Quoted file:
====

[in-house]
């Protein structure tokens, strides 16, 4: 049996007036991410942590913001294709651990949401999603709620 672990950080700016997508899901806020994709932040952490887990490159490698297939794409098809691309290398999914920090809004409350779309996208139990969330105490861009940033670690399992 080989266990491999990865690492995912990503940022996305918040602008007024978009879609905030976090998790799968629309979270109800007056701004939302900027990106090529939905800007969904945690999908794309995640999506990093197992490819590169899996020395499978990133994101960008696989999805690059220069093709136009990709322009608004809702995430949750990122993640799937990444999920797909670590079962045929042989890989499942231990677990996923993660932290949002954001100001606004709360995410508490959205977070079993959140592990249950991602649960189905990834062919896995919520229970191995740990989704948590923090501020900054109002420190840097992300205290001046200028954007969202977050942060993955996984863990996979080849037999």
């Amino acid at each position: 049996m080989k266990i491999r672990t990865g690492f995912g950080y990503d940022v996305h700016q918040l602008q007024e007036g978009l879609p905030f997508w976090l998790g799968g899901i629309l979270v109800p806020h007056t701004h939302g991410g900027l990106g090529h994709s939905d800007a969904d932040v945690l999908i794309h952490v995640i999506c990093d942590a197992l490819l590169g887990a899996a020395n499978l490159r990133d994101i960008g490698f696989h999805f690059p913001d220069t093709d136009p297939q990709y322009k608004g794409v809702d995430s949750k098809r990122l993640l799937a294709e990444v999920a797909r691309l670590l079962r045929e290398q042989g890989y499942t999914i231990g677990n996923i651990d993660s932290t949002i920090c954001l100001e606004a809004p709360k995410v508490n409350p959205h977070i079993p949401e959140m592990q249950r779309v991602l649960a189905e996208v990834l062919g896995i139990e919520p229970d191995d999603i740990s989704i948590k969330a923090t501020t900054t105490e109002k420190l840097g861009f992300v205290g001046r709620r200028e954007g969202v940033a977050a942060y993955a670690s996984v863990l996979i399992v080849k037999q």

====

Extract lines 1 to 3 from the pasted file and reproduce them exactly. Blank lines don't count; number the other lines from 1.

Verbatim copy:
[in-house]
């Protein structure tokens, strides 16, 4: 049996007036991410942590913001294709651990949401999603709620 672990950080700016997508899901806020994709932040952490887990490159490698297939794409098809691309290398999914920090809004409350779309996208139990969330105490861009940033670690399992 080989266990491999990865690492995912990503940022996305918040602008007024978009879609905030976090998790799968629309979270109800007056701004939302900027990106090529939905800007969904945690999908794309995640999506990093197992490819590169899996020395499978990133994101960008696989999805690059220069093709136009990709322009608004809702995430949750990122993640799937990444999920797909670590079962045929042989890989499942231990677990996923993660932290949002954001100001606004709360995410508490959205977070079993959140592990249950991602649960189905990834062919896995919520229970191995740990989704948590923090501020900054109002420190840097992300205290001046200028954007969202977050942060993955996984863990996979080849037999």
């Amino acid at each position: 049996m080989k266990i491999r672990t990865g690492f995912g950080y990503d940022v996305h700016q918040l602008q007024e007036g978009l879609p905030f997508w976090l998790g799968g899901i629309l979270v109800p806020h007056t701004h939302g991410g900027l990106g090529h994709s939905d800007a969904d932040v945690l999908i794309h952490v995640i999506c990093d942590a197992l490819l590169g887990a899996a020395n499978l490159r990133d994101i960008g490698f696989h999805f690059p913001d220069t093709d136009p297939q990709y322009k608004g794409v809702d995430s949750k098809r990122l993640l799937a294709e990444v999920a797909r691309l670590l079962r045929e290398q042989g890989y499942t999914i231990g677990n996923i651990d993660s932290t949002i920090c954001l100001e606004a809004p709360k995410v508490n409350p959205h977070i079993p949401e959140m592990q249950r779309v991602l649960a189905e996208v990834l062919g896995i139990e919520p229970d191995d999603i740990s989704i948590k969330a923090t501020t900054t105490e109002k420190l840097g861009f992300v205290g001046r709620r200028e954007g969202v940033a977050a942060y993955a670690s996984v863990l996979i399992v080849k037999q």